Let's begin this month by reviewing some basic financial concepts and benchmarks. Out of your total sales revenue you subtract the costs of goods sold (COGS), also known as your "direct construction costs" - the labor, materials, and subcontracts required to complete the project. What's left "above the line" after subtracting those direct costs is your gross profit.
It would be great if you could just pocket your gross profit, but unfortunately you still have five major expense categories to pay for:
• Sales and marketing (advertising, sales commissions, marketing efforts)
• Warranty and customer service liability
• Financing (lines of credit and construction loans)
• Construction indirect costs (supervision, job trailers, dumpsters)
• General and administrative (office expenses, office salaries, utilities, business owner's compensation)
All of those categories come out "below the line," meaning they are subtracted from your gross profit, leaving you with your "net profit" - the number I hope you're now budgeting for. Your cost structure is going to vary greatly depending on the type of work you do, which is why we've been separating jobs into five basic categories: remodeling, repair, new homes, commercial work, and "other" (a catch-all for things like project management and design-only work). Don't confuse net profit and your wages or salary. You should be able to pay yourself the going rate for selling projects, managing projects, working in the field (if that's what you want to do), and managing your business and still earn a reasonable net profit, which is really the return on your investment.
So what is a reasonable net profit? Ten percent is a good target. The best-performing businesses in our industry earn 12 percent to 15 percent net profit while the vast majority fall well short of 10 percent. Production home builders and commercial GCs can earn 10 percent on a gross profit margin of 18 percent to 25 percent, whereas a pro handyman might have to work on a 100 percent markup for a gross profit of 50 percent in order to earn that magic 10 percent net. Why? Because attracting those kinds of jobs requires more advertising and marketing, and completing them successfully requires more supervision. After they're done, they involve higher warranty costs.
But don't get stuck in generalizations - really, there are no shortcuts. The only way to accurately determine your cost structure is to work out your fixed overhead and then create your sales-starts-revenue budgets ("Use Excel to Budget Next Year's Project Mix," 12/10, and "Budgeting for Your Marketing, Sales, and Project Starts," 1/11).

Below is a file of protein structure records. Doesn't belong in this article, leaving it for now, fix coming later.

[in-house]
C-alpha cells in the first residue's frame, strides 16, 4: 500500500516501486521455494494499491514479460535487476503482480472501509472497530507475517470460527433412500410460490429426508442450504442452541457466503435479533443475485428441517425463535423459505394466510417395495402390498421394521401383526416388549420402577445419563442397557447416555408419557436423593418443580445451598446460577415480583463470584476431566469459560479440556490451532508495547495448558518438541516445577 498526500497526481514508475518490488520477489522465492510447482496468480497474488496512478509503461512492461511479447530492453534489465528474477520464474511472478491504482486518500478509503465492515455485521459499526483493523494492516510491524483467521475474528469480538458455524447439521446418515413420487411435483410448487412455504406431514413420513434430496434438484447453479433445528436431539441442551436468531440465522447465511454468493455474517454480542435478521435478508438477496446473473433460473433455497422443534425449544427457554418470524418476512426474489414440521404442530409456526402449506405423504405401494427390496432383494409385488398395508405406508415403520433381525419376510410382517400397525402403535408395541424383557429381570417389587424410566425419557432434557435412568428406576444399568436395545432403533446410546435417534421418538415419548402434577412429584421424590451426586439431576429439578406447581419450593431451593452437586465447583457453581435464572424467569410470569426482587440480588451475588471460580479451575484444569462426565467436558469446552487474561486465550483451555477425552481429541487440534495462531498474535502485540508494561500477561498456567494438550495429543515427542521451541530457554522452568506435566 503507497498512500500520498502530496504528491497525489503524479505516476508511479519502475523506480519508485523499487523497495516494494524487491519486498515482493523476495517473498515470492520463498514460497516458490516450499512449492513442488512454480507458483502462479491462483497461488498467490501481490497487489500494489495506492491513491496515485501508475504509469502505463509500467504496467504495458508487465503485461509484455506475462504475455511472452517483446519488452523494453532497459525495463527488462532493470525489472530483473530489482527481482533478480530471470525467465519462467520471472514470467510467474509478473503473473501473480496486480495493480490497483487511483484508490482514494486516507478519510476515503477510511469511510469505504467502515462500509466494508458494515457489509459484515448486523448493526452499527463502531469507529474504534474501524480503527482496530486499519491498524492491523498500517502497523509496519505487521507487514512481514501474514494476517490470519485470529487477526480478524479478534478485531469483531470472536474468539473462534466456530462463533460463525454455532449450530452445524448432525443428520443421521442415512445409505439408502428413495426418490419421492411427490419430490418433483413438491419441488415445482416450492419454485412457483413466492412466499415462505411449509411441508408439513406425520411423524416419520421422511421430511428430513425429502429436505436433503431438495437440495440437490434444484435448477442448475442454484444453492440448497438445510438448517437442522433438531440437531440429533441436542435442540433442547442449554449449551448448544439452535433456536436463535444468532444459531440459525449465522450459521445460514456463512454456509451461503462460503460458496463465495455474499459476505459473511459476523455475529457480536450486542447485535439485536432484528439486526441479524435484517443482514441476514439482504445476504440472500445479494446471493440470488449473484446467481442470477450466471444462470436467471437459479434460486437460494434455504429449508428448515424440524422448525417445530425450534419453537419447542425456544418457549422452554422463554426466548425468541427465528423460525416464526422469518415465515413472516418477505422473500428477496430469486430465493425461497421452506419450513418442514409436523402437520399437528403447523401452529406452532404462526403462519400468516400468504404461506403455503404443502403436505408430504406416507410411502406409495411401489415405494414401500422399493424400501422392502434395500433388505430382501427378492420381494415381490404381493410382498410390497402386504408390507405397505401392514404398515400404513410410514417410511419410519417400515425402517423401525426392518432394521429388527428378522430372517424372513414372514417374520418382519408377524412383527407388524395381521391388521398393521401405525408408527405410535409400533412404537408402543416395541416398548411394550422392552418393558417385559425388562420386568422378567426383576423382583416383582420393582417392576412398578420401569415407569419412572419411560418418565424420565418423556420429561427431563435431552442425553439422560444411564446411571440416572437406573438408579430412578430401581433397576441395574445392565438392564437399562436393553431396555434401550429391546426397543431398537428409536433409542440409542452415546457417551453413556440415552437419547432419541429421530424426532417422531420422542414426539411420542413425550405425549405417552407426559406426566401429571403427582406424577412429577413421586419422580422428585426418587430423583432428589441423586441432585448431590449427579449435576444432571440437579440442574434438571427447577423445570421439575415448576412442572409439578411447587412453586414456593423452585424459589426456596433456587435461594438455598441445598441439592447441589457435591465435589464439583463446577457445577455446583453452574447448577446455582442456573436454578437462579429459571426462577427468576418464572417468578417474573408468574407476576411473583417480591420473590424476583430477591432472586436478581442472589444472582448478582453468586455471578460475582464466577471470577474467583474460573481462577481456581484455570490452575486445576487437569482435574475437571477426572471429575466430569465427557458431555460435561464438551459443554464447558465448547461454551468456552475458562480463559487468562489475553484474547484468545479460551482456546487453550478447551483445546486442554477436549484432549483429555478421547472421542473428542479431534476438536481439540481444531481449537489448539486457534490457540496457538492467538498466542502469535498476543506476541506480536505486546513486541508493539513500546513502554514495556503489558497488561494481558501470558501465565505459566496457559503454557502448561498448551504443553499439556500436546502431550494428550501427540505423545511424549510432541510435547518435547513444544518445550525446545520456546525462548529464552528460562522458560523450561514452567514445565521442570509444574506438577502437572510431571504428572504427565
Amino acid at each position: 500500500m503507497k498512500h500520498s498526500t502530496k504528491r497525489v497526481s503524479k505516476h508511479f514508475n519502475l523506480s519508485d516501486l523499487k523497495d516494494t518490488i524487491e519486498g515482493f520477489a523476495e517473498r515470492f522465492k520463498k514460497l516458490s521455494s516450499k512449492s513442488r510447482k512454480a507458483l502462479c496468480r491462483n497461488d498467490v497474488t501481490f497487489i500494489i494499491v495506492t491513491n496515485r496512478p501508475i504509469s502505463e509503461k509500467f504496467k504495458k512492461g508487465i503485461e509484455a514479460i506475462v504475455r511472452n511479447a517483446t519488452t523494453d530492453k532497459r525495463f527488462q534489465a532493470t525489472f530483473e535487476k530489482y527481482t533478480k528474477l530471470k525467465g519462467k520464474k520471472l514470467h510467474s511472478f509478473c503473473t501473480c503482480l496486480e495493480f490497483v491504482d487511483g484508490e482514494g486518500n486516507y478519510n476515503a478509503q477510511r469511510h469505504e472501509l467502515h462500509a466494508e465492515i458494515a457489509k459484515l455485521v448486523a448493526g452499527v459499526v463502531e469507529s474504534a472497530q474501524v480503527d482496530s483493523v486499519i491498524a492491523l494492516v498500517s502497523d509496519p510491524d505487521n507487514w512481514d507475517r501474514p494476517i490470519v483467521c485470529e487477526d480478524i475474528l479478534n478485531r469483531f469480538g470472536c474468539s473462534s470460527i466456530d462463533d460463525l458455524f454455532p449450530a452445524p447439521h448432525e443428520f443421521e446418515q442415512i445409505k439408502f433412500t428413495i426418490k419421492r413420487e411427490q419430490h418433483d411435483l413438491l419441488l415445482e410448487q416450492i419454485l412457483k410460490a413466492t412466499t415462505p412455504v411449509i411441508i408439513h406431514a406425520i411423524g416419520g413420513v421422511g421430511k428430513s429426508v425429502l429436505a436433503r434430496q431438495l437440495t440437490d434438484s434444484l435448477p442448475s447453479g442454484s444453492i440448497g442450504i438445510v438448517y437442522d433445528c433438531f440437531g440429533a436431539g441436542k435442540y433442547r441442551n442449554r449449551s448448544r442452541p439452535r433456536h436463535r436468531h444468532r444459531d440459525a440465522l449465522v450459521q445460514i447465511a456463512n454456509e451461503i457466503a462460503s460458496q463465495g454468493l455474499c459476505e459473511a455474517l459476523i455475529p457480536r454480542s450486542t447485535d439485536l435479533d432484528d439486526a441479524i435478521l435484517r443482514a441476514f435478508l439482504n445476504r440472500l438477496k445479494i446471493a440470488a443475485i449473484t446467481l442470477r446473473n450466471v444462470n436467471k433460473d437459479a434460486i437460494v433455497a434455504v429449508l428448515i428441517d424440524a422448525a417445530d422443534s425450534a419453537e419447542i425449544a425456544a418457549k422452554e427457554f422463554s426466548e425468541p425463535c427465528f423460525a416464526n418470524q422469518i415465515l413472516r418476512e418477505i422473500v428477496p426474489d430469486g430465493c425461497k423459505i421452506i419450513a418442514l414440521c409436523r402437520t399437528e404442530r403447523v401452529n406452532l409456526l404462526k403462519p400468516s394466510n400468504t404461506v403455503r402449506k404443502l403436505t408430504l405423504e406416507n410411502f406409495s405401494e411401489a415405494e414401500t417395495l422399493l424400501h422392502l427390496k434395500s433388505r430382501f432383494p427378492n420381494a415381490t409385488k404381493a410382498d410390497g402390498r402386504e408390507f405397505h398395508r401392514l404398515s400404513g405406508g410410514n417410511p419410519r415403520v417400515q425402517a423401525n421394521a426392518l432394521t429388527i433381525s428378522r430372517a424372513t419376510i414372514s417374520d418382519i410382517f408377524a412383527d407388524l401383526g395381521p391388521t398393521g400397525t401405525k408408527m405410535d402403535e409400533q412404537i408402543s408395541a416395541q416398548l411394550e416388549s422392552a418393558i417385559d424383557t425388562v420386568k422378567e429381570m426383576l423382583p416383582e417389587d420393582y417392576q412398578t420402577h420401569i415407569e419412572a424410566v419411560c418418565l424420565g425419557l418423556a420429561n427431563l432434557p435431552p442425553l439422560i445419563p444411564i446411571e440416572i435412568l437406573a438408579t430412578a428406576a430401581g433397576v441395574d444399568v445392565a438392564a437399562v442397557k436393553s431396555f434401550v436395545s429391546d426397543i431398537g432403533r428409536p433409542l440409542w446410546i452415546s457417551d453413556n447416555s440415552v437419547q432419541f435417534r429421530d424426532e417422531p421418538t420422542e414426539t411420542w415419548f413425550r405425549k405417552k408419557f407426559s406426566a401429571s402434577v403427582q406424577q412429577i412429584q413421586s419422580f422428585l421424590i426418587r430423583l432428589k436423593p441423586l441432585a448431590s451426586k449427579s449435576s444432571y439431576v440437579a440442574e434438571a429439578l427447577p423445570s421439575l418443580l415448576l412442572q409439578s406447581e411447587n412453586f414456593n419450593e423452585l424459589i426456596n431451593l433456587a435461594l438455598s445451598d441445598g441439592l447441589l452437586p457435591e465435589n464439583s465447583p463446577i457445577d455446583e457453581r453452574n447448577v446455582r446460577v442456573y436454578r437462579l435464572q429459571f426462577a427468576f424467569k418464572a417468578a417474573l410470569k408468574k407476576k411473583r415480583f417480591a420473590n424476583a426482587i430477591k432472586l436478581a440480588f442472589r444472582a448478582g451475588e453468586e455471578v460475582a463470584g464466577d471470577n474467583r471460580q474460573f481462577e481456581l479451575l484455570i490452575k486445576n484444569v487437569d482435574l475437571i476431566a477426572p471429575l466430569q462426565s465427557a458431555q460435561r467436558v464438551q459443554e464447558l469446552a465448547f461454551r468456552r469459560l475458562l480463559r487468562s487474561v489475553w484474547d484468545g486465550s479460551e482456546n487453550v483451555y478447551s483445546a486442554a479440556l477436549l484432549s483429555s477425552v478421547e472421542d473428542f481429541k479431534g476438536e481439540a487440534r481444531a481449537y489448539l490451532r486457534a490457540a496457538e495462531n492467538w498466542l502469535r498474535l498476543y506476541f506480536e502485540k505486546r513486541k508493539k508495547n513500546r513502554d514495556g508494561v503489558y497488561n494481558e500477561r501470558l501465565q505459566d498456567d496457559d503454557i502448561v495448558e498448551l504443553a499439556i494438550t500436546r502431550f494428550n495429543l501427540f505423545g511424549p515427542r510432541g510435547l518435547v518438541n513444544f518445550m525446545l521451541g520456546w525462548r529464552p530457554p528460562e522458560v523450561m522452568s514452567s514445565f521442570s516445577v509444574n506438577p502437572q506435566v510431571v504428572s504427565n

The Power of Gross Profit
Look around at your competition. There are bound to be one or two companies that always seem to land the best jobs, have the nicest offices, and employ the best people. There's a reason they're not struggling: Instead of always doing more jobs at lower margins, they concentrate on doing fewer jobs at higher margins.
Let's say your financial target for the year is to earn a clean $85,000 net profit - after you've paid yourself a reasonable salary and covered your overhead obligations (we'll assume $150,000 for the year). Let's also pretend your average project is a remodeling job that sells for around $50,000, and it's up to you to apply the appropriate markup and sell the jobs for whatever you can.
The table in Figure 1 shows that if your average job's direct costs are $35,000 and you mark those costs up 25 percent for a selling price of $43,750, you would need to complete 42 projects to meet your financial goal for the year. Note that for the purpose of illustration the table assumes a contribution margin 7 percent lower than your gross profit - representing in this case a 5 percent sales commission plus 2 percent average sales concession. These numbers would come from your actual historical records. (For a refresher on contribution margin, see "Strategic Budgeting and Your Break-Even Volume," 8/10.)
This table demonstrates the relationship between gross profit and the number of projects you'd need to complete to cover an assumed overhead of $150,000 and achieve a net income of $85,000. Raising your gross profit margin from 20 percent (line 1) to 33 percent (line 3) slashes the number of projects from 42 to just 17 - while generating the same profit. To plug in your own company's numbers, go to the Business Technology forum at jlconline.com and download the Excel workbook used to create the tables in this article.
But look at what happens if you raise your markup to 50 percent, for a gross profit margin of 33 percent: Now you have to complete only 17 projects to meet your financial goals for the year - less than half the original sales volume. True, you've increased your selling price by $8,750 - from $43,750 to $52,500 - but a good sales presentation coupled with stronger customer referrals should make it fairly easy to overcome price objections. Remember, you'll no longer need 42 buyers. Now you'll need only 17, which means you can target a more willing, more ready, more able prospect. You'll need fewer leads and fewer sales calls, and you'll have more time and resources to devote to the projects you do sell. Better still, if a prospect doesn't feel right or there are any red flags early in the sales process, you can excuse yourself and look for a better fit, because you no longer have to start anywhere near as many jobs. In short, raising your gross profit margin changes almost every aspect of your business in your favor.